FROM MORBIDITY AND MORTALITY WEEKLY REPORT
Resistance to azithromycin and to a lesser degree cephalosporin antibiotics was observed in patients with gonorrhea, according to an analysis of 2014 data from a national surveillance system,
“It is unclear whether these increases mark the beginning of trends, but emergence of cephalosporin and azithromycin resistance would complicate gonorrhea treatment substantially,” reported Robert D. Kirkcaldy, MD, and his colleagues. The results were published July 15 in the Centers for Disease Control and Prevention’s Morbidity and Mortality Weekly Report.
Dr. Kirkcaldy of the CDC’s Division of STD Prevention, Atlanta, and his coinvestigators evaluated 2014 data from the Gonococcal Isolate Surveillance Project (GISP), which the CDC established in 1986 to monitor trends in antimicrobial susceptibilities of Neisseri. gonorrhoeae strains in the United States. The N. gonorrhoeae isolates are collected at 27 participating STD clinics each month from up to the first 25 men with gonococcal urethritis who present to the clinics.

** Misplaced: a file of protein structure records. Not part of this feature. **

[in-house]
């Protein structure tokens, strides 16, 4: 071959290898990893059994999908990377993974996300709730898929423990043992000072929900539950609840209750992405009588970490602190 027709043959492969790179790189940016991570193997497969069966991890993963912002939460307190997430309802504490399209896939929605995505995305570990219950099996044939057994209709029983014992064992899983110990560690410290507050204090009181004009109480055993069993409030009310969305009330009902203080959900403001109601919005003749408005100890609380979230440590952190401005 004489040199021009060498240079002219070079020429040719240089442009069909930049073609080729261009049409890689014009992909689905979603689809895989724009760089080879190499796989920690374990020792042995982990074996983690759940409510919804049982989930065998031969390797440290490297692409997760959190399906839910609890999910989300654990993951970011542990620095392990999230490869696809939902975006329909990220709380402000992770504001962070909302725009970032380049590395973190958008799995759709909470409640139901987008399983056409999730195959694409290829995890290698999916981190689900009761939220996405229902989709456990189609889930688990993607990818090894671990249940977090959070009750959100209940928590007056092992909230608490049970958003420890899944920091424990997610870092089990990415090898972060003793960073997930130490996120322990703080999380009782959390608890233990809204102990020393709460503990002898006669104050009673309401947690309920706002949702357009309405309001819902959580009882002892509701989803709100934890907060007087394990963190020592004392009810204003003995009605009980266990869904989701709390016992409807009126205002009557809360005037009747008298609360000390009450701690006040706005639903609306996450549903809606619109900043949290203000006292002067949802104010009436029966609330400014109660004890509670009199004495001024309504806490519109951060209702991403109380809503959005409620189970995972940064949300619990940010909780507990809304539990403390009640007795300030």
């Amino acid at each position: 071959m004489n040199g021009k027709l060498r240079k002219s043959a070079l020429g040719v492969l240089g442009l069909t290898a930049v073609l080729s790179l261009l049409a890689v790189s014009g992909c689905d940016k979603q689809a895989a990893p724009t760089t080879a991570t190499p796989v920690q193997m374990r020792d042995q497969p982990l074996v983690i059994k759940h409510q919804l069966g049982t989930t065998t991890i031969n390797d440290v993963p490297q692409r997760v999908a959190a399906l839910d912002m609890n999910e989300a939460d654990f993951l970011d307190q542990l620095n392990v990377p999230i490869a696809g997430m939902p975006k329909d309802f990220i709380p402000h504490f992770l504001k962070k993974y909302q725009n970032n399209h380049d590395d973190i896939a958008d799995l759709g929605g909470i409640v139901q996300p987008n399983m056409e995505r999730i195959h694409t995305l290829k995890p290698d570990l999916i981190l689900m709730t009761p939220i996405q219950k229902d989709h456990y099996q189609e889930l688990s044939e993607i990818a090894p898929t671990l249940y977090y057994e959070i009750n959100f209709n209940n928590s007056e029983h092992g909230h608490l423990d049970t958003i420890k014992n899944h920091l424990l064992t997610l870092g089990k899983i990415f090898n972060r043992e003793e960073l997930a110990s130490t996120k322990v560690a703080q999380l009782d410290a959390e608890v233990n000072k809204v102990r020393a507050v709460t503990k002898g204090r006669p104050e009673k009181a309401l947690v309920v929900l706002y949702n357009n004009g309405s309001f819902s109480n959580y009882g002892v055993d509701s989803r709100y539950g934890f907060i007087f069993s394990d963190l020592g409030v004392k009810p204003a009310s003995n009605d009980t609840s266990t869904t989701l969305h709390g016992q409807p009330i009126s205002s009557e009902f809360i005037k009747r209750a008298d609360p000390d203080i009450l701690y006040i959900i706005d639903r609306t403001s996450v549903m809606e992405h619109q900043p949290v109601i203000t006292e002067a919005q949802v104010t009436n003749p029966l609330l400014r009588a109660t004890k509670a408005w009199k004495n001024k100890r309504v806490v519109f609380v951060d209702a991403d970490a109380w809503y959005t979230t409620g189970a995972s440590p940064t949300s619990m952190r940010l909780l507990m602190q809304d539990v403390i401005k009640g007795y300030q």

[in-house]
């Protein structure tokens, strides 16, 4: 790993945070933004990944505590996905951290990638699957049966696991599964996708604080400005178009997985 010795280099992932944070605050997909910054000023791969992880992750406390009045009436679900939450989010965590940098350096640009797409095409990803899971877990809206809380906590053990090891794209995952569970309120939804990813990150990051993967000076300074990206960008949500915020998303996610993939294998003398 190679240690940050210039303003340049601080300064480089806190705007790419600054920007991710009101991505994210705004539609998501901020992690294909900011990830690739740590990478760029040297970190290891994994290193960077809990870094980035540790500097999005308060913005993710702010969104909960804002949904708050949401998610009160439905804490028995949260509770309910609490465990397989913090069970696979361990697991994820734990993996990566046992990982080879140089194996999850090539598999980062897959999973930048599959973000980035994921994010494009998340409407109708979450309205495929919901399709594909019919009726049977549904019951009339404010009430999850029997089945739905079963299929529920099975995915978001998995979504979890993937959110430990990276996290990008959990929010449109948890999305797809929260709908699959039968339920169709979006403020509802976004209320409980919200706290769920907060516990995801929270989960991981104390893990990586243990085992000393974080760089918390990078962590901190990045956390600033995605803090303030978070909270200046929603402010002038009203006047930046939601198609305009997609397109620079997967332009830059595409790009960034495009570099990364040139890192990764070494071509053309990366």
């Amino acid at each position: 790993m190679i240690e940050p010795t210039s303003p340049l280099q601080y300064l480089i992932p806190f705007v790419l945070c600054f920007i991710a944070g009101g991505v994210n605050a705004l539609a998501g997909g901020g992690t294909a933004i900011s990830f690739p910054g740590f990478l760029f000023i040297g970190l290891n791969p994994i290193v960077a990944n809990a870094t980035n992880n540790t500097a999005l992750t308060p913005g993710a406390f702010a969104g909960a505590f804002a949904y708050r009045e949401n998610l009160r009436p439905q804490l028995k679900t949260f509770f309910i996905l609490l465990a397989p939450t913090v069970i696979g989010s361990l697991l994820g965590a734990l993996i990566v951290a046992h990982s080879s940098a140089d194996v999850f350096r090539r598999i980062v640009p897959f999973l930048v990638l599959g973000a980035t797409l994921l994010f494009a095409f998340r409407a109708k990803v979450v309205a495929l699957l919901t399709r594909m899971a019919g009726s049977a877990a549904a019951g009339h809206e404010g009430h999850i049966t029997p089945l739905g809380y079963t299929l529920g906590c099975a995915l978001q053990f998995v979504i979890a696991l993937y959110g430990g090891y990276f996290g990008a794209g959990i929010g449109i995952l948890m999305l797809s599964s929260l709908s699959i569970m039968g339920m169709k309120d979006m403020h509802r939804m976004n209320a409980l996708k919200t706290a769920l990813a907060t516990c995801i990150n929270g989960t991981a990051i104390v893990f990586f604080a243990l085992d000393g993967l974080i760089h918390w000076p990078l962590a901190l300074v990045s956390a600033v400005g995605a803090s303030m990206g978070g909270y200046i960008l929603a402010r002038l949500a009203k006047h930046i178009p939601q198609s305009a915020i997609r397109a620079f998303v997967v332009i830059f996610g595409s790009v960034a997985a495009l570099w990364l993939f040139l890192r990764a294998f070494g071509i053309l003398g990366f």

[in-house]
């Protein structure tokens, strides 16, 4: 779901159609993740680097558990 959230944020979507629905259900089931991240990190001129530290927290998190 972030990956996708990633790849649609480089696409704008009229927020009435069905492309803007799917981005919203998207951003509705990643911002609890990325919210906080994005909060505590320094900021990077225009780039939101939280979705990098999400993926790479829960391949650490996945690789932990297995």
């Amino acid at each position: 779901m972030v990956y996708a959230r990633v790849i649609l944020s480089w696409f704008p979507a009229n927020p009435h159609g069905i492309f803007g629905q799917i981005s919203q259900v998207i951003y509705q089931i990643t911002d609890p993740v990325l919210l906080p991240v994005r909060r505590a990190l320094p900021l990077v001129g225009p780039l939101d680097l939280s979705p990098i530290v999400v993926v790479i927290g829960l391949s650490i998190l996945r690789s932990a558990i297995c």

In 2014, a total of 5,093 isolates were collected at the 27 sites. Among these, 25% demonstrated resistance to tetracycline, 19% to ciprofloxacin, and 16% to penicillin. At the same time, resistance to azithromycin increased from 0.6% in 2013 to 2.5% in 2014, predominantly in the Midwest.
Resistance to the cephalosporin antibiotic cefixime, meanwhile, increased from 0.1% in 2006 to 1.4% in 2010 and 2011, fell to 0.4% in 2013, and increased to 0.8% in 2014.
Resistance to the cephalosporin antibiotic ceftriaxone increased from 0.1% in 2008 to 0.4% in 2011, and decreased to 0.1% in 2013 and 2014).
“Local and state health departments can use GISP data to determine allocation of STD prevention services and resources, guide prevention planning, and communicate best treatment practices to health care providers,” the researchers wrote. “Continued surveillance, appropriate treatment, development of new antibiotics, and prevention of transmission remain the best strategies to reduce gonorrhea incidence and morbidity.”
The researchers reported having no financial disclosures.